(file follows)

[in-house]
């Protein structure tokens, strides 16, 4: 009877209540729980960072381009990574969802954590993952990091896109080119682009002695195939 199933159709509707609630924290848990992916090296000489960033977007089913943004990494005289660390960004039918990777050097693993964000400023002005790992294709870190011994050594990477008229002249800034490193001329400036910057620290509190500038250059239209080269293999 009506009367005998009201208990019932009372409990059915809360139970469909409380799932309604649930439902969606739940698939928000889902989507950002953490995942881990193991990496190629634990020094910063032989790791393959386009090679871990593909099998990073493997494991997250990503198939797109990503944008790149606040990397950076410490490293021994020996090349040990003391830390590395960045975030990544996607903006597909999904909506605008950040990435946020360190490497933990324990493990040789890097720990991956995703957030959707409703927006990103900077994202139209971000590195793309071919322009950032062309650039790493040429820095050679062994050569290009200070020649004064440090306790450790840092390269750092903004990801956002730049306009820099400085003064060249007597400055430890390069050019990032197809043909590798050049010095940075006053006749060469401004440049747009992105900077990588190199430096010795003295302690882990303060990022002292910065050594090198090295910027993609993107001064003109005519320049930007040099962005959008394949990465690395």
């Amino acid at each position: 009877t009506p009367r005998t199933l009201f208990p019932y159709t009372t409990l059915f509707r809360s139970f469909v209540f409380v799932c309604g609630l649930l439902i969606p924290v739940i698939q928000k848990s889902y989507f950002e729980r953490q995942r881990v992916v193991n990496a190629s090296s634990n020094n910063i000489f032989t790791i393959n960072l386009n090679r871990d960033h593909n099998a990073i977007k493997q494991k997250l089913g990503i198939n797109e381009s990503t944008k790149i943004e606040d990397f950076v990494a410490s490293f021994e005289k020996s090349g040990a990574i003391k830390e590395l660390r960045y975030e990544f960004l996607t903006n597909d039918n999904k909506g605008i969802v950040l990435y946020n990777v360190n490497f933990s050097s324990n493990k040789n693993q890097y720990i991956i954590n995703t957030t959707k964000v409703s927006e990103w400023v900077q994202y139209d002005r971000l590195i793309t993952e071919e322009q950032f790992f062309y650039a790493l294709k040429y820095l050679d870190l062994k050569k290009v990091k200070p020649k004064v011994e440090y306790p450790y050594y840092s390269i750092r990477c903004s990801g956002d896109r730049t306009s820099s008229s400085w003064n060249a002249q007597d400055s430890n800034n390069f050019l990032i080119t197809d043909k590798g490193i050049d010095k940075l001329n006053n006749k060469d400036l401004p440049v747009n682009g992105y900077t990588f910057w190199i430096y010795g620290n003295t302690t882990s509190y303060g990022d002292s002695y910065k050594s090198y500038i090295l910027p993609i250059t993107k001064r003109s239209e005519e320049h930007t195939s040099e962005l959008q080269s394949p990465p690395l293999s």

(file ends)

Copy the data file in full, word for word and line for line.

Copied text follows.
[in-house]
């Protein structure tokens, strides 16, 4: 009877209540729980960072381009990574969802954590993952990091896109080119682009002695195939 199933159709509707609630924290848990992916090296000489960033977007089913943004990494005289660390960004039918990777050097693993964000400023002005790992294709870190011994050594990477008229002249800034490193001329400036910057620290509190500038250059239209080269293999 009506009367005998009201208990019932009372409990059915809360139970469909409380799932309604649930439902969606739940698939928000889902989507950002953490995942881990193991990496190629634990020094910063032989790791393959386009090679871990593909099998990073493997494991997250990503198939797109990503944008790149606040990397950076410490490293021994020996090349040990003391830390590395960045975030990544996607903006597909999904909506605008950040990435946020360190490497933990324990493990040789890097720990991956995703957030959707409703927006990103900077994202139209971000590195793309071919322009950032062309650039790493040429820095050679062994050569290009200070020649004064440090306790450790840092390269750092903004990801956002730049306009820099400085003064060249007597400055430890390069050019990032197809043909590798050049010095940075006053006749060469401004440049747009992105900077990588190199430096010795003295302690882990303060990022002292910065050594090198090295910027993609993107001064003109005519320049930007040099962005959008394949990465690395």
């Amino acid at each position: 009877t009506p009367r005998t199933l009201f208990p019932y159709t009372t409990l059915f509707r809360s139970f469909v209540f409380v799932c309604g609630l649930l439902i969606p924290v739940i698939q928000k848990s889902y989507f950002e729980r953490q995942r881990v992916v193991n990496a190629s090296s634990n020094n910063i000489f032989t790791i393959n960072l386009n090679r871990d960033h593909n099998a990073i977007k493997q494991k997250l089913g990503i198939n797109e381009s990503t944008k790149i943004e606040d990397f950076v990494a410490s490293f021994e005289k020996s090349g040990a990574i003391k830390e590395l660390r960045y975030e990544f960004l996607t903006n597909d039918n999904k909506g605008i969802v950040l990435y946020n990777v360190n490497f933990s050097s324990n493990k040789n693993q890097y720990i991956i954590n995703t957030t959707k964000v409703s927006e990103w400023v900077q994202y139209d002005r971000l590195i793309t993952e071919e322009q950032f790992f062309y650039a790493l294709k040429y820095l050679d870190l062994k050569k290009v990091k200070p020649k004064v011994e440090y306790p450790y050594y840092s390269i750092r990477c903004s990801g956002d896109r730049t306009s820099s008229s400085w003064n060249a002249q007597d400055s430890n800034n390069f050019l990032i080119t197809d043909k590798g490193i050049d010095k940075l001329n006053n006749k060469d400036l401004p440049v747009n682009g992105y900077t990588f910057w190199i430096y010795g620290n003295t302690t882990s509190y303060g990022d002292s002695y910065k050594s090198y500038i090295l910027p993609i250059t993107k001064r003109s239209e005519e320049h930007t195939s040099e962005l959008q080269s394949p990465p690395l293999s």